The lived experiences of transition to parenthood for parents of preterm infants

Date
2014-12-30
Authors
Rieves, Priscilla
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Abstract

The purpose of this qualitative study was to explore the lived experiences of parents of preterm infants and how they structure and cope with the new reality of parenting after discharge from the neonatal intensive care unit (NICU). Data was collected from focus group interviews of 4 fathers and 11 mothers, online reflections from focus group participants and analysis of preterm parent support group blogs. Results revealed the theme Catapulted into Parenthood, as parents were thrust unexpectedly into parenting before they were ready with difficulty establishing parental identity while physically separated from their infant. The second theme, Building a Fortress, involved assimilation of the parental role as primary care giver after discharge. Parents recalled fearful autonomy and put up walls to protect their child, often alienating themselves and feeling misunderstood. Another theme, Suiting up for the Challenge, involved descriptions of being overprotective and worried about milestones, feeling justified after all they and their child had been through. The final theme, Taking off the Armor, described reintegration back into society. There was a ginger optimism in letting go of fear and worry. Relationships with other preterm parents were important to the coping process and they began to let their guard down. The longer parents had been home since discharge, the more likely they were to have bonadaptation. The data supports the notion that the birth experience, NICU stay, and the challenges once home profoundly affect parental role transition. It is a journey that cannot be fully understood for those who have not walked in these parent’s shoes. Preterm parenting is a subculture of parenting that seems to be growing as preterm infant birth rates continue to rise. There are distinctive traits that delineate this group as different from others within the parenting culture. There is a need for transitional programs to assist parents as they reintegrate from the NICU back into the real world and become fulltime caregivers. If social science is the study of human aspects of the world, additional study of this unique group of parents should be included and prioritized as the definition of parenthood further evolves.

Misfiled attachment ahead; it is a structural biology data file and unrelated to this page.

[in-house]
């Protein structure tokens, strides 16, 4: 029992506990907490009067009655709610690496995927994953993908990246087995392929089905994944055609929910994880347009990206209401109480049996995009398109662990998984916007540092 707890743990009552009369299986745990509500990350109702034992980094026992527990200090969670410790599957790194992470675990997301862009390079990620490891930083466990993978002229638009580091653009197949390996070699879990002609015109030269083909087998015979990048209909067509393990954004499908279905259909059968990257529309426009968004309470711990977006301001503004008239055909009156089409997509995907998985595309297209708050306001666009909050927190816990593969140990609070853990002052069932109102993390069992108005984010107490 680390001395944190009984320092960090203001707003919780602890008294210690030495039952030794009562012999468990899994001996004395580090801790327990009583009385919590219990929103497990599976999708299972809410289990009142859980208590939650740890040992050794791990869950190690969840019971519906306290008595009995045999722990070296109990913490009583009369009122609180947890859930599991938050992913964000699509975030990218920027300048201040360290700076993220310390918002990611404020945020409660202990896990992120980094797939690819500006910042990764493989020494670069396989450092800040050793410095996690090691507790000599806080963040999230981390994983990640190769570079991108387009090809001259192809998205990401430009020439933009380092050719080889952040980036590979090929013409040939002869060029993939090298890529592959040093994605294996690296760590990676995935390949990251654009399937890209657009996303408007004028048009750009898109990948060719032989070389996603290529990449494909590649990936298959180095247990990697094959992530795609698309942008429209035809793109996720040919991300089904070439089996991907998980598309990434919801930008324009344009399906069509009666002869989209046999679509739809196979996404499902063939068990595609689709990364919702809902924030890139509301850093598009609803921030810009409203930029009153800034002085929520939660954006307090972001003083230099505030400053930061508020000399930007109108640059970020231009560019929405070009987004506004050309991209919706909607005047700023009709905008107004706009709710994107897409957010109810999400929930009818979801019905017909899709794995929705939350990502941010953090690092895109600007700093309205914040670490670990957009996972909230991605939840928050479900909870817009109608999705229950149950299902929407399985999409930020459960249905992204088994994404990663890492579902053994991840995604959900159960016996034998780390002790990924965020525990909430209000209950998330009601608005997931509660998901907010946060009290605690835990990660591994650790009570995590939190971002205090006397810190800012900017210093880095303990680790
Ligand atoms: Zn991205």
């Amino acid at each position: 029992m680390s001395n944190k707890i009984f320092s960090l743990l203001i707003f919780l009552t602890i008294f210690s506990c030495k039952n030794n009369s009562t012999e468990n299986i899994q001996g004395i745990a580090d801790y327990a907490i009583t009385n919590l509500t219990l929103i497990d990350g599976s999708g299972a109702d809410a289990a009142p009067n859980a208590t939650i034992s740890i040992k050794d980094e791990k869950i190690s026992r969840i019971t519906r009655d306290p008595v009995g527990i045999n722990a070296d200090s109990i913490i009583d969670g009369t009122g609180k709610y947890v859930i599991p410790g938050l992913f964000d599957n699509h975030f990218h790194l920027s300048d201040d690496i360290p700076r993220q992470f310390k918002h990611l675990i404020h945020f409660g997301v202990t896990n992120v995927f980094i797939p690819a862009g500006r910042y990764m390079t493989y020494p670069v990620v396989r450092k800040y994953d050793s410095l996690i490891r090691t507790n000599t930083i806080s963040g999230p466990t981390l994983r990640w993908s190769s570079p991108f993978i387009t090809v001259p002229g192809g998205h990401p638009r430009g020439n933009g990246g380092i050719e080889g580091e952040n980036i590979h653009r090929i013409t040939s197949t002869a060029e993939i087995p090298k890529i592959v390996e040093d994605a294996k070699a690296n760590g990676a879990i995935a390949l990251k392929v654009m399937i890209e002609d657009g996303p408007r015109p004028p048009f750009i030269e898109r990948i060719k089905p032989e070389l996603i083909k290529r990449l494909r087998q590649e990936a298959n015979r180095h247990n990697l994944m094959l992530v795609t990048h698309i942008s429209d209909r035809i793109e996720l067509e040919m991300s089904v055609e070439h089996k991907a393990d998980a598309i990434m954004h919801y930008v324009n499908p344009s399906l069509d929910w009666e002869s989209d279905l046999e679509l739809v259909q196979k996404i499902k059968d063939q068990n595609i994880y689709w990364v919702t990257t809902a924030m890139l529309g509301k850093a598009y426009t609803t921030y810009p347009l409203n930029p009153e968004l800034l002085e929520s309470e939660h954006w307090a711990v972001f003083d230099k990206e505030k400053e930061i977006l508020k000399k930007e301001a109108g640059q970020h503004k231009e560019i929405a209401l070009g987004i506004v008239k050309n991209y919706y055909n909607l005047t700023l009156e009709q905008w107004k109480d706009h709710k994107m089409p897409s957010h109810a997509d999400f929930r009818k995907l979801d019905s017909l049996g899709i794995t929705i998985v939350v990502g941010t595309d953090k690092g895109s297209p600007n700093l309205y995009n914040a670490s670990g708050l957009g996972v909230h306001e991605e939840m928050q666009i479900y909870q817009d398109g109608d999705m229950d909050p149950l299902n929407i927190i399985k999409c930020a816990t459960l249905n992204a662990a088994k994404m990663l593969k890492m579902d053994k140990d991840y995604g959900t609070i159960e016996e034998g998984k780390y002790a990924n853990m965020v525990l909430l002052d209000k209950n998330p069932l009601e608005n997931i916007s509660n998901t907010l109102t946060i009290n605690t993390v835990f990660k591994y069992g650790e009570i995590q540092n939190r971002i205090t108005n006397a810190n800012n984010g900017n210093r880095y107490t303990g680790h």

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Keywords
Social sciences, Psychology, Coping, Infant, Neonatal intensive care unit, Parenting, Preterm, Transition
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